Seasonal variation in radiocaesium uptake by reseeded hill pasture grazed at different intensities by sheep.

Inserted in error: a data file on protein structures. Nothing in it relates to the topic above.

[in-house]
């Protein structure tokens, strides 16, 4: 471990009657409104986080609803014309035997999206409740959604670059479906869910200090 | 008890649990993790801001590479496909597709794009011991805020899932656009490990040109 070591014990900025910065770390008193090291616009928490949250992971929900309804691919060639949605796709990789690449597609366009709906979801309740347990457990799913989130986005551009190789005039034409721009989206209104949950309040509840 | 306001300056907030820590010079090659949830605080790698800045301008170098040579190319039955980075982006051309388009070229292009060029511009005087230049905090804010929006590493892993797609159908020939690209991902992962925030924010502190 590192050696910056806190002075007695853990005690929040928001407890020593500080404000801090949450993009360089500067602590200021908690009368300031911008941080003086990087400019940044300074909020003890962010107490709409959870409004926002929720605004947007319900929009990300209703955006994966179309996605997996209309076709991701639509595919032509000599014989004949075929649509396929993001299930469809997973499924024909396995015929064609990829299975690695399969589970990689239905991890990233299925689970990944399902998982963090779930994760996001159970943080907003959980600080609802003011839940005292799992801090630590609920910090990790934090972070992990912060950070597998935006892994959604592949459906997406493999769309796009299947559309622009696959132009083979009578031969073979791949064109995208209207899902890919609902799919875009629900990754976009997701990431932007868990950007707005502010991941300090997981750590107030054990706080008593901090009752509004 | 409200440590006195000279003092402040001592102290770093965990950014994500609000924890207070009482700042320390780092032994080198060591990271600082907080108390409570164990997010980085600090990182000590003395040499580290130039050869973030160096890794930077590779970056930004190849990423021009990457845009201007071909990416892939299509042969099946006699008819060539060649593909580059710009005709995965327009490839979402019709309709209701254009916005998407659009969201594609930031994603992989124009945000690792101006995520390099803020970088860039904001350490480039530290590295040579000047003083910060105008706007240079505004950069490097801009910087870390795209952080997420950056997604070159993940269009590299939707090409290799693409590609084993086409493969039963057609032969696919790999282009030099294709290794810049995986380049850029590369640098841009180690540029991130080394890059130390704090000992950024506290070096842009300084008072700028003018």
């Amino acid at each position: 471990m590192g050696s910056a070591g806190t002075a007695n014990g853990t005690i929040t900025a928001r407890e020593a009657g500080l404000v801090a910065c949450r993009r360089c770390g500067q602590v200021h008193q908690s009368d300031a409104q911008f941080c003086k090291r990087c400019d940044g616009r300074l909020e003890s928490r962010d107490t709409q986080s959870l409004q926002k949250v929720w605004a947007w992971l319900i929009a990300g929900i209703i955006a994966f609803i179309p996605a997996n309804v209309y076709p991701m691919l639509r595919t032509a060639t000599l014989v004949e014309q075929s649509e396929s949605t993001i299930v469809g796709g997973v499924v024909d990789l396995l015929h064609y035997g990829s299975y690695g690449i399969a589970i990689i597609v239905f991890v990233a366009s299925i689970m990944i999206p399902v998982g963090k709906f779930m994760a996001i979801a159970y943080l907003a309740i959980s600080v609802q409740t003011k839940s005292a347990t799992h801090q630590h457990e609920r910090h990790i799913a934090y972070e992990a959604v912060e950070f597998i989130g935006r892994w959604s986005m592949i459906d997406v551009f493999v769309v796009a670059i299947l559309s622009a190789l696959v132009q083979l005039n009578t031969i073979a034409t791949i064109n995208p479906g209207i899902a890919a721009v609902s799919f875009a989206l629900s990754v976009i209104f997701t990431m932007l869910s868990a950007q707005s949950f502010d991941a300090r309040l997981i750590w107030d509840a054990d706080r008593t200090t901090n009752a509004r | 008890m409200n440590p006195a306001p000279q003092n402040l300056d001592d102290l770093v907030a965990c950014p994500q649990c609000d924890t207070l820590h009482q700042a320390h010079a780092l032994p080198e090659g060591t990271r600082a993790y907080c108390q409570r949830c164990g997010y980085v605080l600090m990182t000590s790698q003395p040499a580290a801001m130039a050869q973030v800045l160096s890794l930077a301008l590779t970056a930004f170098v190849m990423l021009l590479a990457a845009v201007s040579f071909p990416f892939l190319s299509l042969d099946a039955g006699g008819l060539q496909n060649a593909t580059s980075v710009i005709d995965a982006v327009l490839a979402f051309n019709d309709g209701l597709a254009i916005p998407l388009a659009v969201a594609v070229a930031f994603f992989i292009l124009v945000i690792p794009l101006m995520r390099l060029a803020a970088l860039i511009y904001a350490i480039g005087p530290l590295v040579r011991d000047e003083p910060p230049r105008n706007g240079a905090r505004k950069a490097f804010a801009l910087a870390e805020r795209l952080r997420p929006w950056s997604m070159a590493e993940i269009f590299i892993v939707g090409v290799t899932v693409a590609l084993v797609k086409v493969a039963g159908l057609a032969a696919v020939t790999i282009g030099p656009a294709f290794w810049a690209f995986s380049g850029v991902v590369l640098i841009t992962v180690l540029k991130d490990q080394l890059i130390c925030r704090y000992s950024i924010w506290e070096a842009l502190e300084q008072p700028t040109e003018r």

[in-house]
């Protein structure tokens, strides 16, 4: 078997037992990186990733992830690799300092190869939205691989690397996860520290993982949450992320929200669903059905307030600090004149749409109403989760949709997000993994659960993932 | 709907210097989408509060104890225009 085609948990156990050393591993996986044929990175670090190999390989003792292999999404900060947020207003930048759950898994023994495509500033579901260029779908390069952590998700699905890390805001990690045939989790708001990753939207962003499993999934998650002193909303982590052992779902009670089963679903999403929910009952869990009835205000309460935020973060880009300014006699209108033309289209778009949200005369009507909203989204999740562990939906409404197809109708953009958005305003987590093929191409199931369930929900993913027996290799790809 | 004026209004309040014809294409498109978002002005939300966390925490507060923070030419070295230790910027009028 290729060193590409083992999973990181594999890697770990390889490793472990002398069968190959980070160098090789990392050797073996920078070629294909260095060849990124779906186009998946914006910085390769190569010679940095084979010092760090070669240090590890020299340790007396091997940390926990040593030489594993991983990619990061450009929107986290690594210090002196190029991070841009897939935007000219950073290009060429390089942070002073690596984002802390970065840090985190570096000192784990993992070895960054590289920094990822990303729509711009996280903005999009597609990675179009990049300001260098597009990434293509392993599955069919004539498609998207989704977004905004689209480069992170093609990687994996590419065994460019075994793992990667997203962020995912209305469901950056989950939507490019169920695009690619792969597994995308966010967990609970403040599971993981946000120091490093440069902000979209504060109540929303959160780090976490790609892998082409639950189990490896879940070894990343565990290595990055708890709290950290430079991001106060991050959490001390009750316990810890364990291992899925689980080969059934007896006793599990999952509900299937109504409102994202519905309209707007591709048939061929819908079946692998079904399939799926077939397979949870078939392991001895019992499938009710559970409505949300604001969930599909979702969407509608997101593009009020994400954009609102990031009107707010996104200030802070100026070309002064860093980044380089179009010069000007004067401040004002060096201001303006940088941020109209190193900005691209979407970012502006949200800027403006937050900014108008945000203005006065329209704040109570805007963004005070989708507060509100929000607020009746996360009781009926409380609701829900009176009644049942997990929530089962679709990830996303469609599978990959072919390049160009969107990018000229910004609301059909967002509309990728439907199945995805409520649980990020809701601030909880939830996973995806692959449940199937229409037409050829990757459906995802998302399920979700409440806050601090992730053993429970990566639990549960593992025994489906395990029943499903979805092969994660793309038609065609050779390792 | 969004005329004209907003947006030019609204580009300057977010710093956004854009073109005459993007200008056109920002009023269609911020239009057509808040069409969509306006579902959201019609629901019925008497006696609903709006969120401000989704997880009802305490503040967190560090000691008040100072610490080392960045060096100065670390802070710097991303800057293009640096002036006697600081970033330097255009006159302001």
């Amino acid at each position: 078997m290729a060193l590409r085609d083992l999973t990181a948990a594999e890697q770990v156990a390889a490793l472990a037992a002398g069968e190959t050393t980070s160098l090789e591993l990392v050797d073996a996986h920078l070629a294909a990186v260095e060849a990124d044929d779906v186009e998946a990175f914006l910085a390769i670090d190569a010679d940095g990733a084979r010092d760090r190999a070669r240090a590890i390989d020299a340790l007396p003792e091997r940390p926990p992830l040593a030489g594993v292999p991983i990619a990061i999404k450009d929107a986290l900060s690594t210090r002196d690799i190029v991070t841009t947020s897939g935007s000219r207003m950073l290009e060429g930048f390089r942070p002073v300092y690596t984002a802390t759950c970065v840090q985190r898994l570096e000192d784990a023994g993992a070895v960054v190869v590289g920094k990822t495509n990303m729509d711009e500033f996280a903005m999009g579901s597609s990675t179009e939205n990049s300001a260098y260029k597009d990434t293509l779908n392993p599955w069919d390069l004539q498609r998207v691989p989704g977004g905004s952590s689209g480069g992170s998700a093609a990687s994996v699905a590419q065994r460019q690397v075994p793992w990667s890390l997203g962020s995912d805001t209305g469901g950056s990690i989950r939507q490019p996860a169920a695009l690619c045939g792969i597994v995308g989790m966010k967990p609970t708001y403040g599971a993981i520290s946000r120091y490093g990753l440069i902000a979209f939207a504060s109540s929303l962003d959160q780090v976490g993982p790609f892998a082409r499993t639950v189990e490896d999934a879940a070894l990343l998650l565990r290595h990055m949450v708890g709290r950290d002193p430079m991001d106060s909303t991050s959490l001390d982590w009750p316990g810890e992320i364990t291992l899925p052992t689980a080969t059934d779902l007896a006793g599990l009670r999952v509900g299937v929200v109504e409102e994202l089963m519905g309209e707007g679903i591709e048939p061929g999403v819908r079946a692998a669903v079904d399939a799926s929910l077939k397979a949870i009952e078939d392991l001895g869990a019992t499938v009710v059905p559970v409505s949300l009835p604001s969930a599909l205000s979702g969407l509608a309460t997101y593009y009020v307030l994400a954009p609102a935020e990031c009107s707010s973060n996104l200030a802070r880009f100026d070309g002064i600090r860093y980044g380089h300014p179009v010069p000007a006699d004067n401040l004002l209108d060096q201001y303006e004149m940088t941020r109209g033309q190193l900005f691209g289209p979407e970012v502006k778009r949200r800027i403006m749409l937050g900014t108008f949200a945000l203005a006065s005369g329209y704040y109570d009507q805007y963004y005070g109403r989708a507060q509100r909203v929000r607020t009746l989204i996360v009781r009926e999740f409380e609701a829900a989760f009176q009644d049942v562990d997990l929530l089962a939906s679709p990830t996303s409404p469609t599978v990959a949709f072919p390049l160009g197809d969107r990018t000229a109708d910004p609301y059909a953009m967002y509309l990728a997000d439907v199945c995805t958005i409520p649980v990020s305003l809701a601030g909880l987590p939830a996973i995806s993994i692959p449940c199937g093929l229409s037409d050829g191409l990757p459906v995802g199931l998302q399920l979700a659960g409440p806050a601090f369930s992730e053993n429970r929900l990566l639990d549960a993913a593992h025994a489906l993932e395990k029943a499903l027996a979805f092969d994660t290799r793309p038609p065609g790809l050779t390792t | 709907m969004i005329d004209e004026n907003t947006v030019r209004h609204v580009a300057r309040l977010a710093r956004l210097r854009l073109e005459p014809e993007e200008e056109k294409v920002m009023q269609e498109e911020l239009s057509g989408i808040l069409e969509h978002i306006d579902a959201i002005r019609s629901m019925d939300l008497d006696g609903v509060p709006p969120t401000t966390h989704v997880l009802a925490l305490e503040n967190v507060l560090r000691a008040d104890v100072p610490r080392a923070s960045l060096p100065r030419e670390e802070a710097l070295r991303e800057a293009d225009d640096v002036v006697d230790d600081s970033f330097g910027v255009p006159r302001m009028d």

On resown hill pasture in NE Scotland, two grass/clover swards were continuously grazed by sheep to maintain sward heights of 3 and 5 cm from May to Sep. in 1988 and 1989. Within small areas of pasture, 134Cs was injected into the peaty topsoil in June 1988 and the uptake by the vegetation was recorded during both years. 134Cs concentrations in the herbage increased in spring and decreased in autumn, but considerable fluctuations occurred during the growing season. The pattern of these fluctuations and the overall concentration of 134Cs in the herbage varied between years, whereas there was no change in 134Cs concentration in the top 5 cm of the soil. On both swards the seasonal patterns of Lolium perenne, Festuca rubra, Trifolium repens, and Cerastium fontanum were similar. In all species except C. fontanum, 134Cs concentrations were higher on the 5 cm sward than on the 3 cm sward. In summer, concentrations in C. fontanum were 4-6 times higher than those in the other species. Depending on season and sward height, 0.3-2% of the 134Cs injected into the soil was present in the sward. The total amount of 134Cs taken up by the sward during the growing season was equivalent to 1.5-8.5% of the amount injected.